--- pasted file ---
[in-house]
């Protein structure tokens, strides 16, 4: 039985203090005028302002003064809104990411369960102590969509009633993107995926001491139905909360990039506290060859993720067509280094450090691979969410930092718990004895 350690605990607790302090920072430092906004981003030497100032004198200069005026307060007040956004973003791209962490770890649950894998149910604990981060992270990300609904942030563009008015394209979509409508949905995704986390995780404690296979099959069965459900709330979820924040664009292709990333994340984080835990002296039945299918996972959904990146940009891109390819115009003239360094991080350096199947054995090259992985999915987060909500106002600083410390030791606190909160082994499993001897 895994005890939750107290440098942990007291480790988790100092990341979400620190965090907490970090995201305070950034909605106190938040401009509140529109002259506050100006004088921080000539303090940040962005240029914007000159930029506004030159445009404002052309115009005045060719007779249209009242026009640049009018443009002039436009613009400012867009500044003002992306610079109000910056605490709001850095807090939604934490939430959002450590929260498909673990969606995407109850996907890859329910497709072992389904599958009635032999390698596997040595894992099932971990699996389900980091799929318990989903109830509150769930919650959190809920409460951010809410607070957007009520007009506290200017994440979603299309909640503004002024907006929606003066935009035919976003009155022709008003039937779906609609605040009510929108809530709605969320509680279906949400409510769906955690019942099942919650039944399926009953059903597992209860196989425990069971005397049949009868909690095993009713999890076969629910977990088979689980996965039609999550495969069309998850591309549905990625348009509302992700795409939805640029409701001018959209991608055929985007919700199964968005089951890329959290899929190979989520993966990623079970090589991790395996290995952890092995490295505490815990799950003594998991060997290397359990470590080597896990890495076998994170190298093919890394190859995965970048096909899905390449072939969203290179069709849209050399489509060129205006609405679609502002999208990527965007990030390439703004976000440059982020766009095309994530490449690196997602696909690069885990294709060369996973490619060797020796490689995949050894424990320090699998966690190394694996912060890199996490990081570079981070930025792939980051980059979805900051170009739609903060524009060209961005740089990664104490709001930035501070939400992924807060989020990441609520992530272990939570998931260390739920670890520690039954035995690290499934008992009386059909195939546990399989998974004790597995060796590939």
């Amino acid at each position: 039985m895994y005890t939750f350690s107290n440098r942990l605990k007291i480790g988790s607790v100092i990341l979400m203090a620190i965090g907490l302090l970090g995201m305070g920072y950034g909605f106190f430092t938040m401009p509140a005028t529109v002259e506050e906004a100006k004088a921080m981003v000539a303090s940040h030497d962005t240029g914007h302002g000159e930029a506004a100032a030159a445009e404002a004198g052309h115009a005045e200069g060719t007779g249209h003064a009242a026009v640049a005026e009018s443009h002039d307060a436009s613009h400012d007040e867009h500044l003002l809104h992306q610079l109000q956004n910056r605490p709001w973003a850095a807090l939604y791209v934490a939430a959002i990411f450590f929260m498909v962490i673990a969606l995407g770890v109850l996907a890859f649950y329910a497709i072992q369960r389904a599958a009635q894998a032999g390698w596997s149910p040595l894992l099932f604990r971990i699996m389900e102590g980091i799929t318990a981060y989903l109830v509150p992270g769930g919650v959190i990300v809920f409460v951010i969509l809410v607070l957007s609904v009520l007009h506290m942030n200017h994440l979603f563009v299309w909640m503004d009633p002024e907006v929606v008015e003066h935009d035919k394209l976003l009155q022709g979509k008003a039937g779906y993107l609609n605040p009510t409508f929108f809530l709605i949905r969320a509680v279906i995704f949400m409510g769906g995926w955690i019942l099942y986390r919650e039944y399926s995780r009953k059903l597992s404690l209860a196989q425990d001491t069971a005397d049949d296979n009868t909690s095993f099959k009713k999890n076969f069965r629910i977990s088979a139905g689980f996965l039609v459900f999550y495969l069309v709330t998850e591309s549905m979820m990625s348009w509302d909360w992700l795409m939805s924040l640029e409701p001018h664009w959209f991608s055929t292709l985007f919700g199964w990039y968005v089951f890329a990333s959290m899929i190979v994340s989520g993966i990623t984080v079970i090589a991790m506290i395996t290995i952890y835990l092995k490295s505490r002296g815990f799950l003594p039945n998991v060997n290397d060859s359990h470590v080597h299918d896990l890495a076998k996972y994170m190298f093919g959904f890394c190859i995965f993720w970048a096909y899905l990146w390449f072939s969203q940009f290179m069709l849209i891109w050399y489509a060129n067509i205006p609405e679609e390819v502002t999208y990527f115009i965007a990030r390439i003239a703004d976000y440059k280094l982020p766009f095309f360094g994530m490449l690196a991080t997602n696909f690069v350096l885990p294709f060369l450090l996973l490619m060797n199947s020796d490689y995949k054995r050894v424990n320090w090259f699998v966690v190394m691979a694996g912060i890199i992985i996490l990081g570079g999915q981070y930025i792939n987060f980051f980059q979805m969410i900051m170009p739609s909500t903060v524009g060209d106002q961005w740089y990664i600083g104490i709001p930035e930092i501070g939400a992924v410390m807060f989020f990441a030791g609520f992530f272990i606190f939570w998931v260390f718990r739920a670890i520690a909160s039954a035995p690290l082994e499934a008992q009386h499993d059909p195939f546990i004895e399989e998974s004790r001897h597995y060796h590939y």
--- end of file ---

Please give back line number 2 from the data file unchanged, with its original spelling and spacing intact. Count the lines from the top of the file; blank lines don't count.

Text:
């Protein structure tokens, strides 16, 4: 039985203090005028302002003064809104990411369960102590969509009633993107995926001491139905909360990039506290060859993720067509280094450090691979969410930092718990004895 350690605990607790302090920072430092906004981003030497100032004198200069005026307060007040956004973003791209962490770890649950894998149910604990981060992270990300609904942030563009008015394209979509409508949905995704986390995780404690296979099959069965459900709330979820924040664009292709990333994340984080835990002296039945299918996972959904990146940009891109390819115009003239360094991080350096199947054995090259992985999915987060909500106002600083410390030791606190909160082994499993001897 895994005890939750107290440098942990007291480790988790100092990341979400620190965090907490970090995201305070950034909605106190938040401009509140529109002259506050100006004088921080000539303090940040962005240029914007000159930029506004030159445009404002052309115009005045060719007779249209009242026009640049009018443009002039436009613009400012867009500044003002992306610079109000910056605490709001850095807090939604934490939430959002450590929260498909673990969606995407109850996907890859329910497709072992389904599958009635032999390698596997040595894992099932971990699996389900980091799929318990989903109830509150769930919650959190809920409460951010809410607070957007009520007009506290200017994440979603299309909640503004002024907006929606003066935009035919976003009155022709008003039937779906609609605040009510929108809530709605969320509680279906949400409510769906955690019942099942919650039944399926009953059903597992209860196989425990069971005397049949009868909690095993009713999890076969629910977990088979689980996965039609999550495969069309998850591309549905990625348009509302992700795409939805640029409701001018959209991608055929985007919700199964968005089951890329959290899929190979989520993966990623079970090589991790395996290995952890092995490295505490815990799950003594998991060997290397359990470590080597896990890495076998994170190298093919890394190859995965970048096909899905390449072939969203290179069709849209050399489509060129205006609405679609502002999208990527965007990030390439703004976000440059982020766009095309994530490449690196997602696909690069885990294709060369996973490619060797020796490689995949050894424990320090699998966690190394694996912060890199996490990081570079981070930025792939980051980059979805900051170009739609903060524009060209961005740089990664104490709001930035501070939400992924807060989020990441609520992530272990939570998931260390739920670890520690039954035995690290499934008992009386059909195939546990399989998974004790597995060796590939």